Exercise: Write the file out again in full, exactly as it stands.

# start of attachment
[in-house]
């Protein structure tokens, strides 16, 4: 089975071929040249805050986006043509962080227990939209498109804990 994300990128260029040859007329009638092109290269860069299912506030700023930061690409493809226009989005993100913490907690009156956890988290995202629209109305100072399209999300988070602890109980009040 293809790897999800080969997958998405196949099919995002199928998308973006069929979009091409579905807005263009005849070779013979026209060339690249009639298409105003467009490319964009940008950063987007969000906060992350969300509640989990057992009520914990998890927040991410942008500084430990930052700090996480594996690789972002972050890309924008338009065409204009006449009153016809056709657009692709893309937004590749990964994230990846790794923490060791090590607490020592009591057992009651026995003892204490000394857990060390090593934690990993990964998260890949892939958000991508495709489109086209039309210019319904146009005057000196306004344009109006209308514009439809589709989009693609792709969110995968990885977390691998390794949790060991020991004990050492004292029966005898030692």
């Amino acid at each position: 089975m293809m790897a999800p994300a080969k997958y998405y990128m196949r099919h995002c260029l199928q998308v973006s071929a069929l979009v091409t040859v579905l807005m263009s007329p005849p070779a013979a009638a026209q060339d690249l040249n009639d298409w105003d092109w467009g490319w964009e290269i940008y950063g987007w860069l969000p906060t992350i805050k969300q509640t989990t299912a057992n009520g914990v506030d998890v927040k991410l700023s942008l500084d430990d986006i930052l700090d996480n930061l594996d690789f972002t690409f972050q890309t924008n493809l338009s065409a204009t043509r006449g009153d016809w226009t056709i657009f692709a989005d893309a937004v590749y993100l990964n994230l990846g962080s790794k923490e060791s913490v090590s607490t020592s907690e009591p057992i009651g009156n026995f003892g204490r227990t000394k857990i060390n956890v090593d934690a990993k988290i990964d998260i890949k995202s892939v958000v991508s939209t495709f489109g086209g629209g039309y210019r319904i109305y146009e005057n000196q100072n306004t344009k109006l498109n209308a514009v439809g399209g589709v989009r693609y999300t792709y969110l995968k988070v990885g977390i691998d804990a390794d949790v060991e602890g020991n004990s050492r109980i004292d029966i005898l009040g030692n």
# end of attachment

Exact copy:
[in-house]
């Protein structure tokens, strides 16, 4: 089975071929040249805050986006043509962080227990939209498109804990 994300990128260029040859007329009638092109290269860069299912506030700023930061690409493809226009989005993100913490907690009156956890988290995202629209109305100072399209999300988070602890109980009040 293809790897999800080969997958998405196949099919995002199928998308973006069929979009091409579905807005263009005849070779013979026209060339690249009639298409105003467009490319964009940008950063987007969000906060992350969300509640989990057992009520914990998890927040991410942008500084430990930052700090996480594996690789972002972050890309924008338009065409204009006449009153016809056709657009692709893309937004590749990964994230990846790794923490060791090590607490020592009591057992009651026995003892204490000394857990060390090593934690990993990964998260890949892939958000991508495709489109086209039309210019319904146009005057000196306004344009109006209308514009439809589709989009693609792709969110995968990885977390691998390794949790060991020991004990050492004292029966005898030692």
């Amino acid at each position: 089975m293809m790897a999800p994300a080969k997958y998405y990128m196949r099919h995002c260029l199928q998308v973006s071929a069929l979009v091409t040859v579905l807005m263009s007329p005849p070779a013979a009638a026209q060339d690249l040249n009639d298409w105003d092109w467009g490319w964009e290269i940008y950063g987007w860069l969000p906060t992350i805050k969300q509640t989990t299912a057992n009520g914990v506030d998890v927040k991410l700023s942008l500084d430990d986006i930052l700090d996480n930061l594996d690789f972002t690409f972050q890309t924008n493809l338009s065409a204009t043509r006449g009153d016809w226009t056709i657009f692709a989005d893309a937004v590749y993100l990964n994230l990846g962080s790794k923490e060791s913490v090590s607490t020592s907690e009591p057992i009651g009156n026995f003892g204490r227990t000394k857990i060390n956890v090593d934690a990993k988290i990964d998260i890949k995202s892939v958000v991508s939209t495709f489109g086209g629209g039309y210019r319904i109305y146009e005057n000196q100072n306004t344009k109006l498109n209308a514009v439809g399209g589709v989009r693609y999300t792709y969110l995968k988070v990885g977390i691998d804990a390794d949790v060991e602890g020991n004990s050492r109980i004292d029966i005898l009040g030692n």